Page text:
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"Copper plating tank material : PP vs PVC or CPVC"


Q. I'm needing a custom 8 gal tank fabricated - 17x17x7"fluid depth; and am trying to decide which material is best for my application. I'm considering PP, PVC(clear), & CPVC.

The solution temp < 80°F. Plating purity & uniformity is primary concern. I am worried a little about the potential of Chlorine or any other impurities leaching into the bath causing contamination. Is this a legitimate concern?

Tank construction questions:

Will glued PVC joints for say for inlet/outlet connections hold up? Any thought of combining glued joint with a weld bead on the outside? Is a flat welded bottom OK, assuming it will have reinforcing ribs going around the middle of the tank and also ribs down the side, across the bottom and up the other side?

Any help would be greatly appreciated.

Jerry Jenkins
- Vancouver, Washington


A. You didn't say, but I am assuming that you are using an acid copper bath for plating. I would make the tank out of PVC and use a molded PP liner for best performance. Glued joints work fine in an acid copper bath. Welded joints will hold up for a while, but, in my experience, are not optimum, which is why I suggest a molded liner. Given the size tank you are talking about, rather than using ribs, I would simply band the tank a couple of times with something along the lines of a tie-wrap tightly.

James Totter
James Totter, CEF
- Tallahassee, Florida


A. Jerry,

Hells Bells! Your temperature is innocuous and any normal thermoplastic will be OK. But why 'clear' PVC instead of the less expensive grey PVC?

No, you must NOT glue on outlets. They will fail. The only true glueable and fairly acid resistant plastic is ABS. Acrylics can be 'glued' but they'd cost you and only the 2 component glues (just like the Denturists use!) would be acceptable, perhaps, for corrosion applications. You have two options. Either weld them on or use tank adaptors.

Further you are going to overkill with the reinforcing = time = $$$. For such a piddly tank l/4" is wholly adequate and 3/8" max for the top max. 2" wide flange. No central flange, certainly NO vertical flanges. Tank to rest on a flat base.

OPTIONS are PVC (choice # l) then PP (unless you have oxidizing chemicals) ... don't use CPVC as the temperature doesn't warrant it and it costs an arm and a leg.

Have you considered a MOULDED Polyethylene tank? You might not get the exact size but it'd cost 60 percent less than a fabricated one ... & use tank adaptors. Have a look at Harrington's catalogue but surely (just over the bridge) there should be some rotational moulders in Portland or at least a distributor. Hope this helps. Cheers!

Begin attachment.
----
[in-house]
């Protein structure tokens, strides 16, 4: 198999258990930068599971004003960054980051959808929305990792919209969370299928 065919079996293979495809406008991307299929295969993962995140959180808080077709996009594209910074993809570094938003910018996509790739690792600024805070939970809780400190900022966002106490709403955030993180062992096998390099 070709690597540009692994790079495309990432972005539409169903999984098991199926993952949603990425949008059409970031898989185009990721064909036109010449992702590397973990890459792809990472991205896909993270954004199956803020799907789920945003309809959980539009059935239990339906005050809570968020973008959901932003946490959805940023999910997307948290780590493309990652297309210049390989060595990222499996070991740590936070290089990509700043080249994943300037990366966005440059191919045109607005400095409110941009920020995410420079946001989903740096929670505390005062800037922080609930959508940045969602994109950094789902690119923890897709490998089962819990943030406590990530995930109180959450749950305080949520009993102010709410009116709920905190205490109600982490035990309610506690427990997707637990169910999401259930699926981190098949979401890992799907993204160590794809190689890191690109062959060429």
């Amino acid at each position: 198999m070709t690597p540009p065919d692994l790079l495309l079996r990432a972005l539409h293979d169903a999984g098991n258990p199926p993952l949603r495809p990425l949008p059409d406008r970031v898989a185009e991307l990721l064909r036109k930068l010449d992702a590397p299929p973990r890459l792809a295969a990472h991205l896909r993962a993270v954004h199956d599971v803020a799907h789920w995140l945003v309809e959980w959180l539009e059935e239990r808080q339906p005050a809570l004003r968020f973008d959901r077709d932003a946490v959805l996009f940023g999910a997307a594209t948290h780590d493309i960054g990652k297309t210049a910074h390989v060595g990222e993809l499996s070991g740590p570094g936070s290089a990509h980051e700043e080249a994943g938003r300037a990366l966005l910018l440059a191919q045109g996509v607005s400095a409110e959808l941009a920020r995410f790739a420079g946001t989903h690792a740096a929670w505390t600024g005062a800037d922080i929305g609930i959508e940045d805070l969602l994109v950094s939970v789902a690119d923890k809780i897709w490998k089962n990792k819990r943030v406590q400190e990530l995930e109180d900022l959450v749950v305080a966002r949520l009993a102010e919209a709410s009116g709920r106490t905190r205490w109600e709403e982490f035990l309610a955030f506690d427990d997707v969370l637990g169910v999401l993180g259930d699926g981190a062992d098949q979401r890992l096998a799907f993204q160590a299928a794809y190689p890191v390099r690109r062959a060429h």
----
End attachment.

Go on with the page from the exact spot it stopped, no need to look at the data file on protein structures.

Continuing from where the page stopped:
freeman newton portrait
Freeman Newton [dec]
(It is our sad duty to advise that Freeman passed away
April 21, 2012. R.I.P. old friend).



A. Jerry,

Further to James Totter's help, (I sure like his dog but don't quite recognize the species!), I'd want to add some things.

Firstly, I should have mentioned that anyone with any practical knowledge of the fabrication of thermoplastics would, wherever possible, bend rather than weld. A formed or bent edge is always superior to a welded one as it reduces stresses. Even with THICK materials (i.e., for a large tank), one often thinly precuts the sheet along the 'bend' area in order to form a better, easier and a closer ratio bend, said bend being made with heat, of course.

Welding is an art, yes, ART ! If you encounter a very good (thermoplastic) welder, he or she should hit over 8O% of tensile. An on-and-off sometimes welder, union or not, might touch 30%.

The only time you 'glue' PVC is when you have a socket connection as with a pipe. The cement will fill all the gaps and give a super connection (using the now standard THF cements) BUT, BUT, BUT even after one year, if one cuts out a slice from a socketed connection, you can see the cemented area and even, with your fingernail, indent it!

That is why I said that a cemented joint in PVC is nbg when and if you or The Man with the Dog were ever thinking of edge joining. Sure, you could 'glue' on a flat plate to another flat plate surface to build up the thickness, but that's all.

As for 'banding' around the tank, sure, you could do that.

Lastly, tank connectors or bulkhead connectors as some people call them ... are normally easily available in PVC and sometimes in CPVC and perhaps moulded ones in PP, too. They (PVC, anyhow) would cost less than welding on an outlet. Heck, even I could instal one of those!

Cheers !

freeman newton portrait
Freeman Newton [dec]
(It is our sad duty to advise that Freeman passed away
April 21, 2012. R.I.P. old friend).


January 27, 2016

thumbs up signFirst I'm saddened to know the jab I throw will miss the chin intended. Perhaps the collateral damage will infect a smile upon your face, as his did mine. I don't oft a prose to hitherto but in my gherkin state and cast with the mental fortitude of one set upon an answer that leads him aspiring to other questions. Thanks to many and thanks to few, thanks to those who'd seen and those who'd knew.

BUT, BUT, a bend or formed seam is always, always preferable and because of stress and strain transfer losses in plastic welded seams (edit- all fusion welded seams).

Phillip John O'Herron
- Eugene, Oregon, USB

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